Radical Innovation in Urban Education

by Sito Narcisse

Today more than ever, we have to think differently about how we educate our children in urban K-12 schools. Urban education is under scrutiny as districts struggle to improve the learning and achievement of at-risk youth. Despite the fact that we have focused on improving the education and services for urban adolescents, the students continue to face social and emotional issues often associated with poverty. We need to focus on innovations with the promise of changing how we educate a vulnerable population.

The concept of “radical innovation” comes from the business world, and in this specific instance, challenges us to change our existing ways of thinking about how we improve outcomes for students and their families in our schools. Radically disrupting existing approaches that have not worked for our urban populations may be, at least in part, the key to transforming our schools. Two innovations that have the potential to positively disrupt the way we “do business” are: (1) rethinking health and human service supports for urban students with the involvement of community-based organizations and (2) integrating technology in schools that help break through the learning barriers.

Support for Urban Students with the Involvement of Community-Based Organizations

One of the radical innovations in health and human services for adolescents that has been promising is the creation of “power partnerships” among universities and K-12 schools. Specifically, partnerships to attract advanced graduate students in psychology in education, school counseling, medicine, dentistry, social work, and public health to intern in K-12 schools on a regular basis. K-12 schools need to devote a designated area for support services where students can engage with advanced graduate students and their faculty supervisors from local universities. This type of experience provides opportunities for graduate students to put theory into practice and offers students a safe and caring place in the school to get the services they need.

Other partnerships are those with community-based organizations, including faith-based ones. These partnerships offer programs after school and on weekends to keep students engaged in learning and safe from detrimental environmental influences. These partnerships, however, cannot be in name only. They must be active associations that form a collaborative bond between the schools and the organizations with a common vision of supporting students and building trusting relationships with families. Urban schools cannot educate our most vulnerable populations in isolation.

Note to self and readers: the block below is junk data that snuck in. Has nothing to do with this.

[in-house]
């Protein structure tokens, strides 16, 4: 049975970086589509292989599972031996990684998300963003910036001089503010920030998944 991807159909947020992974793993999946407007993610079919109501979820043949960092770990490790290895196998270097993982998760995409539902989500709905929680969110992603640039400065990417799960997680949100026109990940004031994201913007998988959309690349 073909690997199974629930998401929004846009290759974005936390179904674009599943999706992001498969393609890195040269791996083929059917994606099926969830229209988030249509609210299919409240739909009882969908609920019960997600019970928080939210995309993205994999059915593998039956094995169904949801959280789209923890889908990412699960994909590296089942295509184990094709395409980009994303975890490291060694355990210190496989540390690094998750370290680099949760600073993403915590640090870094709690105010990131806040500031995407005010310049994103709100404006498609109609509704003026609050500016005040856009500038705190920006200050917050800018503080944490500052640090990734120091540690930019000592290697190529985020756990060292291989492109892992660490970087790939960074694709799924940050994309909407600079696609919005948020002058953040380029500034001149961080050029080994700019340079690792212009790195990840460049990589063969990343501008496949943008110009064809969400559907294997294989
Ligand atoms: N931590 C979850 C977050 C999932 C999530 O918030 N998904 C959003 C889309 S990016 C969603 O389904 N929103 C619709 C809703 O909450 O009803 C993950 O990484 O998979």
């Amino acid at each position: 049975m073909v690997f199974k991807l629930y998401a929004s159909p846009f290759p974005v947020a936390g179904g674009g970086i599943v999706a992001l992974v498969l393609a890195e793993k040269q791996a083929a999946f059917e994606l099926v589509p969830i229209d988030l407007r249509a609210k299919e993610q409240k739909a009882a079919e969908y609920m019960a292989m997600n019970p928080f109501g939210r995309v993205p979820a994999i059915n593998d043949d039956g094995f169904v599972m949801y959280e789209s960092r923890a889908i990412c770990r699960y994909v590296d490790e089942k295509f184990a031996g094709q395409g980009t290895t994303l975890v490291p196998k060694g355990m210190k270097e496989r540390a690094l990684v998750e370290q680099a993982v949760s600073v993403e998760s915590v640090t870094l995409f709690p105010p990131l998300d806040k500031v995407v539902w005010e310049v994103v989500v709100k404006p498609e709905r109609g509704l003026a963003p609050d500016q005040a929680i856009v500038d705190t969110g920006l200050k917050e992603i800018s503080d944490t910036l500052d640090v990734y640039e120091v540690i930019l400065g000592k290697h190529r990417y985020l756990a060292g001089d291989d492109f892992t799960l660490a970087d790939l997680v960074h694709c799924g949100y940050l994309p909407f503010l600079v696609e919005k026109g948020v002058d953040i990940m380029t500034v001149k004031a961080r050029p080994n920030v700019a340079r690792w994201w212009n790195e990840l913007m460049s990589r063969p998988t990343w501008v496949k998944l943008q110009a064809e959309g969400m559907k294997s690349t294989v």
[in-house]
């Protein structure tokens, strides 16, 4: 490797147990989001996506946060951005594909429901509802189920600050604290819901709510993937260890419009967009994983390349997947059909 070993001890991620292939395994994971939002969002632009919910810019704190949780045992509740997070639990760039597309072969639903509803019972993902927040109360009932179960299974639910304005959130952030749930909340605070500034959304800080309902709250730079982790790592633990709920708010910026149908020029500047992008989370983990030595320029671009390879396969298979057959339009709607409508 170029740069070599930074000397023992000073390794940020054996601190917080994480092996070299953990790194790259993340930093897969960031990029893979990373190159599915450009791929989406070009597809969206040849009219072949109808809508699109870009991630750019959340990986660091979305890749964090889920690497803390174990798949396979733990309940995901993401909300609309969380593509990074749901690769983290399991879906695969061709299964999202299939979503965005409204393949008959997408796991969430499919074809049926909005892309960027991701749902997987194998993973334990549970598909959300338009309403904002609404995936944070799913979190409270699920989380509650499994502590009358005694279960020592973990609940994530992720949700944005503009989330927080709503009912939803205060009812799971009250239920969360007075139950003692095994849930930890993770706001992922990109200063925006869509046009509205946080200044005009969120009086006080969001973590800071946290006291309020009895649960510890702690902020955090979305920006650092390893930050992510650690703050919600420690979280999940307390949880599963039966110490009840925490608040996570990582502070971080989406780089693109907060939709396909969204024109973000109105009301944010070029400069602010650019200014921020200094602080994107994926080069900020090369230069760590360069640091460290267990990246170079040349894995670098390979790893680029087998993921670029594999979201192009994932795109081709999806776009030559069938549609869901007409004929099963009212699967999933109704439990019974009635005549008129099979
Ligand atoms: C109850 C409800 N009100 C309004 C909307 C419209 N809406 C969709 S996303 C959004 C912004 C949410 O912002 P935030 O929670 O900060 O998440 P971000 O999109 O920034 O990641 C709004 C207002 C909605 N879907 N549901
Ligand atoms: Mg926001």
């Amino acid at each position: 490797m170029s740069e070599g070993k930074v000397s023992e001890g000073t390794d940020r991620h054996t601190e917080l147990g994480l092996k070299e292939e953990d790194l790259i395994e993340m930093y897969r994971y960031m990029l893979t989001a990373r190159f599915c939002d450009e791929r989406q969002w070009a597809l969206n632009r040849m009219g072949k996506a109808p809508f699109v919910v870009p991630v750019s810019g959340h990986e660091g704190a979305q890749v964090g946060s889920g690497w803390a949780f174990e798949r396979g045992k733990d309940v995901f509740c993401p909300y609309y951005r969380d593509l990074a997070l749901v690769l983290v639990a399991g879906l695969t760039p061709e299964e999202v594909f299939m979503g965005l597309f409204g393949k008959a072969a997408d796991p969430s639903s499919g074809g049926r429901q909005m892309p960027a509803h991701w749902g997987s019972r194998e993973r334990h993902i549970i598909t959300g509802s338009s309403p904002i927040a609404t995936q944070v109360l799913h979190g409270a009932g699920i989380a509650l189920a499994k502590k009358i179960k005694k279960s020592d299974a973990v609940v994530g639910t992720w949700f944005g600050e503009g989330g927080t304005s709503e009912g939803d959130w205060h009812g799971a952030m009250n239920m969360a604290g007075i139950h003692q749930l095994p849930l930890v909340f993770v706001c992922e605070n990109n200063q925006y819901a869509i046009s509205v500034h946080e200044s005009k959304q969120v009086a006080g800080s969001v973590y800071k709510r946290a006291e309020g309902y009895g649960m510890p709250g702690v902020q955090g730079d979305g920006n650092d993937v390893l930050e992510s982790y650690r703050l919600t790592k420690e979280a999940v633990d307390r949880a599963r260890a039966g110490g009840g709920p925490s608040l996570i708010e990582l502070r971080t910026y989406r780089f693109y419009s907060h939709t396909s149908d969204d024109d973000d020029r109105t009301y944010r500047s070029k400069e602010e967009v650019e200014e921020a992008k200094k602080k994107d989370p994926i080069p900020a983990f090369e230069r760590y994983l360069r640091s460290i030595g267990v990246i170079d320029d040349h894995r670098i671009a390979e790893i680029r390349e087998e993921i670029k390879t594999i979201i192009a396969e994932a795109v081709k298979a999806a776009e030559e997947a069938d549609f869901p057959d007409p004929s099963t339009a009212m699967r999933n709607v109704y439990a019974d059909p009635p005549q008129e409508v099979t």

Technological Integration in Schools

As technology and social media become more a part of this generation’s main focus, it is important for schools to adjust the learning of students. This is especially important for urban populations. Major mediums used by students on their smartphones are iTunes, Instagram, Facebook, and Twitter. Therefore, the traditional approach of lecturing, discussion of projects, and traditional values of learning are becoming more of a rarity. Innovation is needed to disrupt the more traditional methods of delivering instruction. This must be included with an online medium that incorporates the type of technology that influences students.

One of the radical innovations has been one-to-one computing with programs such as Edmodo. These project-based programs allow learners to problem solve and help teachers to co-facilitate classroom learning. Many teachers and administrators may have a steep learning curve when it comes to implementing technology in the classroom.  However, creating a culture of adult and student learning can make technology such as Instagram, Facebook, Twitter, and Google Docs accessible to all. The key to transforming the work is developing a strategic approach to integrating the technology. Schools need a clear plan about the types of technology that will enhance student learning and engage students in the process.

In order to have a clear impact on students’ social and emotional needs in urban education, we need to change our current mindset from one of status quo to one of radical innovations. That change in mindset requires risk taking and resilience when faced with failure. We must change the way we are currently doing business in urban schools. What do we have to loose by radically innovating?  

Sito Narcisse is an alumnus of the School of Education, where he earned his doctorate in the administrative and policy studies program. He is currently associate superintendent of high school performance at Prince George’s County Public Schools in Maryland. It is the 18th largest school district in the United States, with more than 127,000 students.